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Cleavers: An Herb for Gentle Detoxification

Cleavers: An Herb for Gentle Detoxification. Image features a close up image of the Cleavers herb.

Elizabeth Ferns |

Native to most temperate and subtropical regions of the world, Cleavers (Galium aparine) is a common weed that blooms in early spring. Its alterative, anti-inflammatory, and astringent actions on the body make Cleavers a great herb for gentle detoxification. Whether you’re embarking on a spring cleanse, or simply looking to fortify the body’s natural detoxification pathways, this herbal ally is a great addition to your home apothecary.

Disclaimer: This blog is for educational purposes only and is not a substitute for medical advice. Please consult your health care practitioner before adding any new herbs to your wellness routine.

 

Historical Use

Cleavers has a rich history of use worldwide. In North America, Indigenous peoples use this herb to support kidney function, as well as using it as a poultice to treat burns, bites, or other wounds on the skin.

In Traditional Chinese Medicine, Cleavers is used to cool the body, gently detoxify, soothe inflammation – both on the skin and within the body – and to soften kidney and bladder stones. It is even used to combat anxiety and moodiness.

In Europe, this herb’s adhesive nature made it a top choice for bedstraw. It caused all the branches to stick together, and once dried, the thickness of the mattress filling could be easily maintained. The roots of the plant were also used to make red dye.

Our co-founder, Yarrow Willard, provides his Herbalist perspective on Cleavers in the video below. Check out Herbal Jedi on YouTube for more of Yarrow's expertise.

 

Benefits of Cleavers

Protects the Liver

Cleavers has shown the potential to protect and fortify the liver. One study was done to determine the effectiveness of using Cleavers prior to introducing toxic levels of acetaminophen in rats. By pre-treating with Cleavers, there was a significant reduction in liver damage compared to the control group (1).

Rejuvenates the Kidneys

This herbal ally has a long history of being used within infusions as a diuretic. Cleavers can support the kidneys in flushing out waste, toxins, and excess minerals and fluids. Over time, this can even prevent the formation of kidney stones (2).

Enhances Immunity

Cleavers is incredibly rich in antioxidants and can be considered anti-proliferative – meaning it can inhibit unwanted cell growth (3). Various studies have shown that this herb can combat breast cancer cells (4), and that it is a significant stimulator and modulator of the immune system (5).

 

How to Identify and Harvest Cleavers

Cleavers is one of the first plants to bloom in April and has a few unique characteristics that make it easy to identify when foraging. True to its namesake, it has many little bristles that allow it to cling and climb its way upwards. Cleavers’ leaves are narrow, spear-shaped, and occur in rounds of six to eight leaves along the stem. Learn how to forage mindfully with these tips.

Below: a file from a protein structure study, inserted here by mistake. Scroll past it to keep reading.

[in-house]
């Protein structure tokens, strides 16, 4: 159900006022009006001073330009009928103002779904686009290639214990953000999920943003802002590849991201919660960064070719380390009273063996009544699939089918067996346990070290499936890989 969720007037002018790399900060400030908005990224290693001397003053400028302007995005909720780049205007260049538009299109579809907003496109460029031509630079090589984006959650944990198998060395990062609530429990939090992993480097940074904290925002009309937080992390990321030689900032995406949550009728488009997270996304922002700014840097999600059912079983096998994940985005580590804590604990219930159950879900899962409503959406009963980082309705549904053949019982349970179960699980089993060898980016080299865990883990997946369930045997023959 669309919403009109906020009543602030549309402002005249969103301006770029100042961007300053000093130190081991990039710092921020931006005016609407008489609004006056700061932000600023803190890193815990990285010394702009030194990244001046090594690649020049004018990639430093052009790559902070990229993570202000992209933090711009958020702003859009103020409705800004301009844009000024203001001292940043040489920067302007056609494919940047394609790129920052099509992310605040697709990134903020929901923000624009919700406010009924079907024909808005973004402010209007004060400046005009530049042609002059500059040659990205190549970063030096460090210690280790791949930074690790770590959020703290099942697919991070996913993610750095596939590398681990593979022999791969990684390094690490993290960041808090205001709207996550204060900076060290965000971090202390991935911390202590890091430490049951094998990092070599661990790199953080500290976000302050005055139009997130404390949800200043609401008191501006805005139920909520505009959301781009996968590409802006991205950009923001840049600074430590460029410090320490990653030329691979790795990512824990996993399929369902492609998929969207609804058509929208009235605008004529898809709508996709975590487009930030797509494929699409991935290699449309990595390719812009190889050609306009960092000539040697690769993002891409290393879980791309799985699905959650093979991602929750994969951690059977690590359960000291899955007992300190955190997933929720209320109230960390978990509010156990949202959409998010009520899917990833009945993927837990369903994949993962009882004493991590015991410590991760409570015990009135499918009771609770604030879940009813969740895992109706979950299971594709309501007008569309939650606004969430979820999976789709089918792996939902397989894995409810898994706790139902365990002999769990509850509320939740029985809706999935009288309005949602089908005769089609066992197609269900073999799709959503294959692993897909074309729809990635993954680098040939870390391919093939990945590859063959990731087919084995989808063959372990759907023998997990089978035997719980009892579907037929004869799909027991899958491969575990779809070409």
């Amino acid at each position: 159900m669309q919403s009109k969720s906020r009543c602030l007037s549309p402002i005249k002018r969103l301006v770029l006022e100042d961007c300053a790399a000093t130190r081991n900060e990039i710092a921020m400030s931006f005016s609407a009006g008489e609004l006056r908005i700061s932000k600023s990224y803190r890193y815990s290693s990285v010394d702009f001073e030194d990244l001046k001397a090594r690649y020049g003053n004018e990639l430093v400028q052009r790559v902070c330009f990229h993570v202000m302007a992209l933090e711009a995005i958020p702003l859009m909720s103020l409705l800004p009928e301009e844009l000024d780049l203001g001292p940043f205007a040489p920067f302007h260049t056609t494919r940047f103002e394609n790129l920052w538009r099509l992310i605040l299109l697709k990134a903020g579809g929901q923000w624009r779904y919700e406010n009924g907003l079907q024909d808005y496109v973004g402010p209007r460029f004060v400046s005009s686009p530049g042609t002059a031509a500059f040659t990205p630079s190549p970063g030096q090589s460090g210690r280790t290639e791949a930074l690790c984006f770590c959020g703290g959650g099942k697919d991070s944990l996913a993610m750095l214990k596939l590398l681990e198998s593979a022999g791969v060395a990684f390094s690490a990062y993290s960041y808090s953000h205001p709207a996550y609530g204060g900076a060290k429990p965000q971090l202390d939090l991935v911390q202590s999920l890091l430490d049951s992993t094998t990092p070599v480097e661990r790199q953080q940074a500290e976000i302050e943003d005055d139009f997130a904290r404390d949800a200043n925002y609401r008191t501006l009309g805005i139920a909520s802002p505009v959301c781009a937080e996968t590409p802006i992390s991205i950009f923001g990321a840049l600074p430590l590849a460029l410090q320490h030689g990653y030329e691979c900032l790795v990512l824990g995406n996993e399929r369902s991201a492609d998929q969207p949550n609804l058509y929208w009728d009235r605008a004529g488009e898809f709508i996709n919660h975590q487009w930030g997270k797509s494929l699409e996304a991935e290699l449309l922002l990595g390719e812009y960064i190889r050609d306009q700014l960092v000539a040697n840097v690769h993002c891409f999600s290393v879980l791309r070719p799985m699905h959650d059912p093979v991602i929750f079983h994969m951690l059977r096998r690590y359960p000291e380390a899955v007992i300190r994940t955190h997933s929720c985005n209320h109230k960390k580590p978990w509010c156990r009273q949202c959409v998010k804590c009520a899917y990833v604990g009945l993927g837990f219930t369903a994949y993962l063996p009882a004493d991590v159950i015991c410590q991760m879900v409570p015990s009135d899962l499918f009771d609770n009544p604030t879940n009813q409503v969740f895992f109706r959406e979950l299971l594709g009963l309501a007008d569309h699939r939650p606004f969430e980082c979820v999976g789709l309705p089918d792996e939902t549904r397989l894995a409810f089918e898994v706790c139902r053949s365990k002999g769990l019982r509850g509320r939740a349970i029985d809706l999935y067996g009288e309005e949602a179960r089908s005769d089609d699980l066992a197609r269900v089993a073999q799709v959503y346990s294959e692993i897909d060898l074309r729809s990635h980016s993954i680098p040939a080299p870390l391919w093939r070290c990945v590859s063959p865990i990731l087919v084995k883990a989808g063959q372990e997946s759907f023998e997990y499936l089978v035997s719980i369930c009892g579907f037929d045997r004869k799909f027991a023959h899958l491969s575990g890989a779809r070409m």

How to Add Cleavers to Your Routine

We’ve intentionally added this potent herbal ally to a variety of our formulations.

Artisan Teas

Our Cleanse Artisan Tea is formulated to help you glow from within.

Sip your way to cycle balance and relief with our Moontime Artisan Tea.

Our Clear Flow Artisan Tea will help you find your flow with every sip.

Tinctures

Find Cleavers in our Klear Kidney Tincture Blend, formulated to fortify the kidneys and ease urinary tract discomfort.

Not looking for a blend? Our Cleavers Tincture offers the potent benefits of this herb on its own.

 

Looking for more herbal wisdom? Click here to watch past webinars on how herbs can support a variety of wellness needs – from cleansing to sleep, and everything in between.

Article References

1. Şahin, B., Karabulut, S., Filiz, A. K., Özkaraca, M., Gezer, A., Akpulat, H. A., & Ataseven, H. (2022). Galium aparine L. protects against acetaminophen-induced hepatotoxicity in rats. Chemico-Biological Interactions, 366, 110119. https://doi.org/10.1016/j.cbi.2022.110119
2. McIntyre, M. J. (1993). British herbal compendium. Vol 1: A handbook of scientific information on widely used plant drugs. (Companion to Vol 1 of the British Herbal Pharmacopoeia). Complementary Therapies in Medicine, 1(4), 226–227. https://doi.org/10.1016/0965-2299(93)90042-c
3. Dayangaç, A., Korkmaz, N., & Sevindik, M. (2021). ANTIOXIDANT, ANTIMICROBIAL AND ANTIPROLIFERATIVE ACTIVITIES OF GALIUM APARINE. Ankara Üniversitesi Eczacılık Fakültesi Dergisi, 554–564. https://doi.org/10.33483/jfpau.977776
4. Atmaca, H., Bozkurt, E., Cittan, M., & Tepe, H. D. (2016). Effects of Galium aparine extract on the cell viability, cell cycle and cell death in breast cancer cell lines. Journal of Ethnopharmacology, 186, 305–310. https://doi.org/10.1016/j.jep.2016.04.007
5. Ilina, Т., Кашпур, Н. В., Granica, S., Bazylko, A., Шинковенко, И. Л., Ковалева, А. М., Goryacha, O., & Коshovyi, O. (2019). Phytochemical Profiles and In Vitro Immunomodulatory Activity of Ethanolic Extracts from Galium aparine L. Plants, 8(12), 541. https://doi.org/10.3390/plants8120541